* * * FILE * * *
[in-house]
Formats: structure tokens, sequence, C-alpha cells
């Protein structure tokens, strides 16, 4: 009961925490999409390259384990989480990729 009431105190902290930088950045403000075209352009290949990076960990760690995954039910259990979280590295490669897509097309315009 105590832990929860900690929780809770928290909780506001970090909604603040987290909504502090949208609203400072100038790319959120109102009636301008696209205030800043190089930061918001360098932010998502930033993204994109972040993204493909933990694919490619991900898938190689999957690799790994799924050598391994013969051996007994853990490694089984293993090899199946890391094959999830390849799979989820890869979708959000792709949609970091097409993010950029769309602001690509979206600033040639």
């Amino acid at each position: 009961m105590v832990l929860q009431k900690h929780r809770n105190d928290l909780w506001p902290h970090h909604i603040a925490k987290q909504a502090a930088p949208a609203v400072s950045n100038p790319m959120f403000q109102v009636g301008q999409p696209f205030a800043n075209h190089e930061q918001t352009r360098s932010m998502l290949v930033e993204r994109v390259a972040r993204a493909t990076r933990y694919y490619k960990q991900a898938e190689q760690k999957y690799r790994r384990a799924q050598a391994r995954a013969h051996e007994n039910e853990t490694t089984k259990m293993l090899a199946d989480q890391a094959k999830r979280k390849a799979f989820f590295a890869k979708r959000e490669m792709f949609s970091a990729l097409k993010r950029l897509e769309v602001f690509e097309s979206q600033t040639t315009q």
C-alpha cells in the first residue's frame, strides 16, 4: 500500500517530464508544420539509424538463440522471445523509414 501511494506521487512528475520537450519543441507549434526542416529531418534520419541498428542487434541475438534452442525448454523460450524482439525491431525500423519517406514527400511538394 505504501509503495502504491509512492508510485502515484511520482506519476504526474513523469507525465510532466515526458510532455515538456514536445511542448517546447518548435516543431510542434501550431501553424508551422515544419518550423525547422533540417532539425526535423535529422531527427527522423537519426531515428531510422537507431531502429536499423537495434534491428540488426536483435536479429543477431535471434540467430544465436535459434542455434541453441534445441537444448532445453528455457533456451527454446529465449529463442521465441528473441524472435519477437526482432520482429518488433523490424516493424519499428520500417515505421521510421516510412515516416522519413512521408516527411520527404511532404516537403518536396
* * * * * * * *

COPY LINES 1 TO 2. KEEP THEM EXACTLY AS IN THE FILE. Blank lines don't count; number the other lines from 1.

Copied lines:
[in-house]
Formats: structure tokens, sequence, C-alpha cells